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Metropolitan Animal Specialty Hospital

What To Do In A Pet Emergency

A cat peering out of a carrier

Finding 24-Hour Emergency Care For Your Pet

This is first on the list, and really, you should do this far in advance of an emergency. The last thing you want to be dealing with is a frantic search for an emergency care facility that is close by and open. Ask your current veterinarian if their office provides 24-Hour service, as it can help avoid stressing your animal out when they are with someone they are familiar with. Metropolitan Animal Specialty Hospital is a 24-Hour emergency care facility prepared to handle issues no matter the time of day. Keep the name, phone number, and address of the emergency clinic near you in a prominent place so it is easy to find in an emergency.

Symptoms That May Need Emergency Care

While many emergencies are big events like an accident or fall, there are other, possibly subtle symptoms to be on the lookout for to keep your pet safe. Those signs and symptoms are:

  • Pale gums

  • Escalated, rapid breathing

  • Weak or rapid pulse

  • Change in body temperature

  • Issues standing up properly

  • Apparent paralysis

  • Loss of consciousness

  • Seizures

  • Excessive bleeding

How To Approach Your Pet

When an animal is injured or feeling unwell, they can lash out, even against their pet parents. It’s important you take precautions to keep yourself safe in this situation, as well.

Dogs: Approach slowly and calmly; kneel down near them and say their name. If they show unusual levels of aggression, it is best to call for help. However, if they remain calm, put together a makeshift stretcher to gently move them with. Ensure their neck and back are properly supported in case of any spinal injury.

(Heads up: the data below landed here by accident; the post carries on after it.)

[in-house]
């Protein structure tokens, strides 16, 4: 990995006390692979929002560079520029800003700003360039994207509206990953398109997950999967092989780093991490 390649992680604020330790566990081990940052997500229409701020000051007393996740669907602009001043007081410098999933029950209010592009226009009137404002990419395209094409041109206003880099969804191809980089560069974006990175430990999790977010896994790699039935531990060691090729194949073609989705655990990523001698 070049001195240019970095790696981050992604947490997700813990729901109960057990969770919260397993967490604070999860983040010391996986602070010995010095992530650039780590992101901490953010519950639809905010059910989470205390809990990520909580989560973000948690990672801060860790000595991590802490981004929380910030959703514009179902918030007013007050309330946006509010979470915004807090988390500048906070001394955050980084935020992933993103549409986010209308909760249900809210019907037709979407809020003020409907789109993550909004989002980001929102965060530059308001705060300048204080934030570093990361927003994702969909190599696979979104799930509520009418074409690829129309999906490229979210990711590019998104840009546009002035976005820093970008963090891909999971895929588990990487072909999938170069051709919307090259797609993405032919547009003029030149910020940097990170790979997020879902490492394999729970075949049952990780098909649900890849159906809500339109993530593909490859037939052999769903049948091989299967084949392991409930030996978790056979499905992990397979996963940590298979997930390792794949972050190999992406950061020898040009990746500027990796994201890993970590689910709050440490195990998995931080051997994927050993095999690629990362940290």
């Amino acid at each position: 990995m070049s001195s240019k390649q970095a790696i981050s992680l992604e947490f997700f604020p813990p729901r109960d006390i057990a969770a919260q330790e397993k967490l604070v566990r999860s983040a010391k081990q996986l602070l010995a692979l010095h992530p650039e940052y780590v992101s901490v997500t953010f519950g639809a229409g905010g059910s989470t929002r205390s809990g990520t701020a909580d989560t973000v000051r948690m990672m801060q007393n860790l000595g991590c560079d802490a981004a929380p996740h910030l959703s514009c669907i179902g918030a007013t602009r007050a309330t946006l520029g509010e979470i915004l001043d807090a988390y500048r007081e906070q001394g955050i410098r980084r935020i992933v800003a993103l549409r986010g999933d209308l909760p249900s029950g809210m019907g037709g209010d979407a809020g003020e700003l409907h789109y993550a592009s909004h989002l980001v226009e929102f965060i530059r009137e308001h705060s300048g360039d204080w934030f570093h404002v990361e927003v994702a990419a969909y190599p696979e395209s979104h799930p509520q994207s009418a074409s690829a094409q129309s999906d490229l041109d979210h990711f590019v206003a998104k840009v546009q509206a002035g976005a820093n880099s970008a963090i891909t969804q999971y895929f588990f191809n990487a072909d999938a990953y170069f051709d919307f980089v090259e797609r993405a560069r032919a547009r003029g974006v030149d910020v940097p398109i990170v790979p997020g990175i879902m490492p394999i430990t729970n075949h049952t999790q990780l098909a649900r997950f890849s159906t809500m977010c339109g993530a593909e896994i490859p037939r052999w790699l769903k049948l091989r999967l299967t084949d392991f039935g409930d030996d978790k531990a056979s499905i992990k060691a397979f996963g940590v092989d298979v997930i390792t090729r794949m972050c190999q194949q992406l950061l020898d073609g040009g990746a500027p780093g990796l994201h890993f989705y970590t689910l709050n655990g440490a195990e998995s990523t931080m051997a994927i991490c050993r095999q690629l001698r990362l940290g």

Cats: Calmly and gently place a blanket or towel over their head to prevent getting bit. Slowly lift the cat into an open-topped carrier or box. Ensure their neck is properly supported in case there was an injury to their spine.

Once you feel comfortable that your pet will be safe as you travel, immediately take them to the emergency care facility you have chosen. It’s recommended you have a friend or family member contact the clinic while you are on the way so they are prepared for your arrival. This will also allow you to focus on getting there safely without the worry of making a phone call on the road.

First Aid Treatments

While most emergencies call for immediate veterinary assistance, there are some first aid treatments that you can employ to make the trip to the emergency care facility easier.

  • External bleeding due to trauma – elevate and apply pressure to the wound.

  • Choking – attempt to remove the blockage with your fingers.

  • Unable to remove object making them choke – utilize a modified Heimlich maneuver, with a sharp rap on their chest, which should help get the object loose.